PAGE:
Leonard Schroeter 1924-2014

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Leonard Schroeter 1924-2014 

Longtime American Association for Justice Board member and former President of the Washington State Association for Justice Leonard Schroeter—a man of great vision who was a crusader for his clients and a lifelong advocate for constitutional rights—died April 28, 2014.

Leonard’s roots in the law and his quest for equality and justice formed early. By the 1940s, when he was in the Army and stationed in South Carolina, he was organizing groups of Caucasians to sit in the back of buses. He was arrested for his civil rights work, but persisted, protesting at lunch counters, and helping to found the Congress of Racial Equality (CORE).

His extraordinary legal career began after graduating from Harvard Law School in 1951. Leonard prepared the school segregation cases for the NAACP Legal Defense and Education Fund, then headed by the late Justice Thurgood Marshall.

Leonard joined the American Association for Justice in the early 1970s after his return from Israel, where he had served as principal legal assistant to the Attorney General of Israel. One of his assignments was representing underground writers and human rights advocates in the former Soviet Union.

As a member of AAJ, Leonard led with purpose and vision. Not only was Leonard a long-standing Board member, but he also served on a number of committees, including Amicus Curiae Committee; Legal Affairs Committee; Section on Toxic, Environmental & Pharmaceutical Torts (Chair); and Civil Rights Committee (Chair).

More than 30 years ago when the anti-civil justice group called the Manhattan Institute was founded, Leonard proposed that AAJ start a “Brooklyn Institute” to develop research in support of the civil justice system. His ideas for a plaintiff-oriented think tank led to the transformation of the Roscoe Pound Foundation, such that it started doing substantive research and tackling topics at its Annual Judges Forum which drew crowds.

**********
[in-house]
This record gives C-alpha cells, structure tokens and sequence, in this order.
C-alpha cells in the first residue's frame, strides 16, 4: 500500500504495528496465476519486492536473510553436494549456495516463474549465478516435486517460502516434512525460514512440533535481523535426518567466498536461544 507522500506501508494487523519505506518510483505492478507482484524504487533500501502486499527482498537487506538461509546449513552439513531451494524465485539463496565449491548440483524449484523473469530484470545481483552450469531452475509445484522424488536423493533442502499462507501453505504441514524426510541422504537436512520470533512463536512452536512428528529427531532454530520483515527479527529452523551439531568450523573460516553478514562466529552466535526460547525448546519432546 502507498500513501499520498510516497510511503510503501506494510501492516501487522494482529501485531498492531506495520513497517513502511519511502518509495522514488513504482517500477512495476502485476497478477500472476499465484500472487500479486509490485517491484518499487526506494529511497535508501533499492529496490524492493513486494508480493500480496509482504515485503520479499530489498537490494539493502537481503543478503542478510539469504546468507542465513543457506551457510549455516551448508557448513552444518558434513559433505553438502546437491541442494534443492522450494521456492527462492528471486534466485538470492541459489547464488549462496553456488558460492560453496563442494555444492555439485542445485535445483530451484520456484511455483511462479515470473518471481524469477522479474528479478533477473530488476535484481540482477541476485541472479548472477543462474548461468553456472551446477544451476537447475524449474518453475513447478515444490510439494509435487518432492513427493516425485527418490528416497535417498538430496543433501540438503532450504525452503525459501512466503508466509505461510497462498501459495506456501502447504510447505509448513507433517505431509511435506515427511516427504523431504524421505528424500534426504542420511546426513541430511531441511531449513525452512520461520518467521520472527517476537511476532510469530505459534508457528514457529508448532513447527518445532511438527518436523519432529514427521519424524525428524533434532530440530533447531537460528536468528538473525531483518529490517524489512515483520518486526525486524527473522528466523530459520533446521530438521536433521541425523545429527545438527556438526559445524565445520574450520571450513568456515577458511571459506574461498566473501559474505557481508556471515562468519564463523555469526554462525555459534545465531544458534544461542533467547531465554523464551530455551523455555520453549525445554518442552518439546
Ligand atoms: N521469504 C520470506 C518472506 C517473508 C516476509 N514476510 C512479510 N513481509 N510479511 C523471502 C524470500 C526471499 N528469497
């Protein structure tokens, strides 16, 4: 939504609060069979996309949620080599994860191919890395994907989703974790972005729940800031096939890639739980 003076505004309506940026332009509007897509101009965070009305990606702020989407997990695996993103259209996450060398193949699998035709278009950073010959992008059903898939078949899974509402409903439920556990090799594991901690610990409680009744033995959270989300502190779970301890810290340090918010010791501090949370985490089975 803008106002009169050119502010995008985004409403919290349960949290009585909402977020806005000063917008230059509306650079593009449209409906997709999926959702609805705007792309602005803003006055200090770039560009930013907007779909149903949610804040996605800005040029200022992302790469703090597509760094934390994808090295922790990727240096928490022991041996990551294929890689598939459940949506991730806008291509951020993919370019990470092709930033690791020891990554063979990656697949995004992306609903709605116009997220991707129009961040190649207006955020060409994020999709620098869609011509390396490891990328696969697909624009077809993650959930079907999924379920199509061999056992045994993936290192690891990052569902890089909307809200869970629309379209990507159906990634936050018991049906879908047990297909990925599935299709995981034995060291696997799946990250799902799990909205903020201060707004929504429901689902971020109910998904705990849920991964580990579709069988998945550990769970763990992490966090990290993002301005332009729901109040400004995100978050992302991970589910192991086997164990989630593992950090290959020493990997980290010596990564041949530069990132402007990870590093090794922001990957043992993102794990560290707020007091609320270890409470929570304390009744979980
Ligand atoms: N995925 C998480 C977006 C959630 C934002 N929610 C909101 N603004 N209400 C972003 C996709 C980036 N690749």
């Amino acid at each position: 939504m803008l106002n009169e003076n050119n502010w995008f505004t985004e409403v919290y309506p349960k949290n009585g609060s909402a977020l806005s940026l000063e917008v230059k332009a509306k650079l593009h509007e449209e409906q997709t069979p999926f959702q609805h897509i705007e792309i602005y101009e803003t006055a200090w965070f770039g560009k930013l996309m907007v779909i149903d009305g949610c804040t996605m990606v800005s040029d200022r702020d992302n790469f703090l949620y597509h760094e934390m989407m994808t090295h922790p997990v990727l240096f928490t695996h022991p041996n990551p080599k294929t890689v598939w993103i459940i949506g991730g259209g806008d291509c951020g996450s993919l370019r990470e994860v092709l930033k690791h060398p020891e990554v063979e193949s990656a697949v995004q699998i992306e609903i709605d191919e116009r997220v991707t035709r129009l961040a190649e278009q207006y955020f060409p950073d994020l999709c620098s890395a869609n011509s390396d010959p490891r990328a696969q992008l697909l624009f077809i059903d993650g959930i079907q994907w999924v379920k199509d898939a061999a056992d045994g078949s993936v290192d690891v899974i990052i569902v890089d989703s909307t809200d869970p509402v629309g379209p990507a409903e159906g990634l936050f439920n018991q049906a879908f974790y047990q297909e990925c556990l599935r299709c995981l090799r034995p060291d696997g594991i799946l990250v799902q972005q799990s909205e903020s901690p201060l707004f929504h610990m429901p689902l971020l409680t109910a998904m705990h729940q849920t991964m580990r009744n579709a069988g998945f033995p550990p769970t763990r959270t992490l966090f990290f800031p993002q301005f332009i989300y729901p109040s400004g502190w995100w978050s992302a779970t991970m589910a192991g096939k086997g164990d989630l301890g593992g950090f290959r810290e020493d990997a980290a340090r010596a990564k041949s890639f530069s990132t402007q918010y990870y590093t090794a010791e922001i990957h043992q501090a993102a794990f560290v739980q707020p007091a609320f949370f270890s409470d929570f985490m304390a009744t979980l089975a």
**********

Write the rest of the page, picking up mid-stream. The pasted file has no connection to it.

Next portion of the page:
Leonard was a leading voice prompting AAJ to develop a constitutional challenge program to combat tort “reform.” That program was AAJ’s Legal Affairs department, which grew and eventually became what is now the Center for Constitutional Litigation (CCL).

For his work as a fighter for access to justice and the American jury system, Leonard received many awards throughout his career, including in 1994, AAJ’s Harry M. Philo Award. Other awards include Trial Lawyer of the Year, Washington State Association for Justice; President’s Public Interest Award, Trial Lawyers for Public Justice (which he helped found); and Public Justice Achievement Award, Trial Lawyers for Public Justice.

Lawyers like Leonard Schroeter are rare. We are honored and lucky to have benefitted from his leadership and his perseverance in fighting for the rights of individuals and families across this nation. He will be remembered and missed by so many.

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